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  #859  
Old Posted Jan 6, 2018, 9:53 PM
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I’ve always been interested in hearing what Renn has to say, he clearly isn’t hostile to dense cities the way Kotkin and O’Toole are. He worked in consulting before taking up the urbanist mantle, so most of his articles are couched in corporate jargon and pretty frank, in the way you would expect a corporate turnaround strategy to be. That perspective is valuable.

Of course, cities and states are not corporations, and they can’t be managed in the same authoritarian way. But that doesn’t mean we shouldn’t consider that kind of advice.

As far as this specific article goes - I have a Chicago-shaped porthole on the world, so of course I’m gonna think the Big Ten universities can stack up to those on the coasts. Renn has a Manhattan-shaped porthole, so when he doesn’t encounter many Big Ten grads in the Capital Of The World, he’s naturally gonna see those universities as less influential.

The immigration point is backed up by numbers, but I’d like to see why Chicago in-migration has slowed. I know Mexican immigrant flows have now shrunk quite a bit, and a lot of those crossing the border are now Central Americans who may not have communities in Chicago to join. Chicago does have a growing Chinese population but I sense that we’re still trailing coastal cities in luring Chinese specifically and Asians in general. As for Caribbeans, Africans, Middle Easterners, forget it. The lure of Chicago to immigrants was always the well-paid factory jobs, well now those are gone. Other cities may not necessarily offer higher wages, but they do offer a lower cost of living and warmer weather.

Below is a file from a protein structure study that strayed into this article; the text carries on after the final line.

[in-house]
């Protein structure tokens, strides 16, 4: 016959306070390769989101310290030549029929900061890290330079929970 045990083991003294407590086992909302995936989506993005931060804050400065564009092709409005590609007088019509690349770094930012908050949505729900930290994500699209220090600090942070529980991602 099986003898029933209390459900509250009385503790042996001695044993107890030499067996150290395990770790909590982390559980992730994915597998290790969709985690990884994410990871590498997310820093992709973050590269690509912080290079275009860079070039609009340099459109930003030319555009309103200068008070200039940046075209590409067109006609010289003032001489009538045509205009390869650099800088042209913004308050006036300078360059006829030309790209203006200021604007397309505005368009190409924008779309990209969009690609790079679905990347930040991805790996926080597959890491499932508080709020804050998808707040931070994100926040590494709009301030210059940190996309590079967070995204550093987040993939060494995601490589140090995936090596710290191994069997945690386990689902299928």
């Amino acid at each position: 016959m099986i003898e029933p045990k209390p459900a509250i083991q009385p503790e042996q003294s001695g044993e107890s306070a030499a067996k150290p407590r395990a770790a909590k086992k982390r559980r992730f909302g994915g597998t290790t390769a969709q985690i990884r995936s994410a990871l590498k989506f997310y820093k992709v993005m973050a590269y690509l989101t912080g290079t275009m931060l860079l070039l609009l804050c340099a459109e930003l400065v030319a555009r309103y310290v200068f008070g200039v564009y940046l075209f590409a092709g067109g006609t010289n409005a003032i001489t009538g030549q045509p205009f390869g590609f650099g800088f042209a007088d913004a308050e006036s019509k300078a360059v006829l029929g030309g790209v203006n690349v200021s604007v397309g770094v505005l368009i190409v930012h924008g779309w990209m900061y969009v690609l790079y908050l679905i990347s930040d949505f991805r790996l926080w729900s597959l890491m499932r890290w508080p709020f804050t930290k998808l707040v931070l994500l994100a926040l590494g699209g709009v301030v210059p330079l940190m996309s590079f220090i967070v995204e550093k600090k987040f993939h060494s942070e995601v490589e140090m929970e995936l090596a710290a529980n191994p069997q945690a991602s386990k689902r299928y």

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  #860  
Old Posted Jan 6, 2018, 10:39 PM
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^ Chicago is doing well with Chinese and exceptionally well with Indians. Carribean types are mostly going to New York, and Africans are NY and Minneapolis (which proves that you can't blame our weather). But I meet a lot of Nigerians around here, so I wonder about those numbers. Also, I disagree with you about middle easterners--we draw a decent number of them, although for the Midwest Detroit is really their biggest draw.

When you talk about immigration, ultimately people will end up where they end up.

Immigrants often don't end up staying in the city where they first landed on American soil.

Many of Chicago's Puerto Ricans, for example, first immigrated to the east coast.

I think Chicago should focus on having as much opportunity as possible. As long as that happens, people will keep showing up. It has always been a welcoming and diverse society. The recent slowdown to me just suggests that local opportunities and skill sets aren't matching up, in addition to the fact that immigration as a whole is slowing down.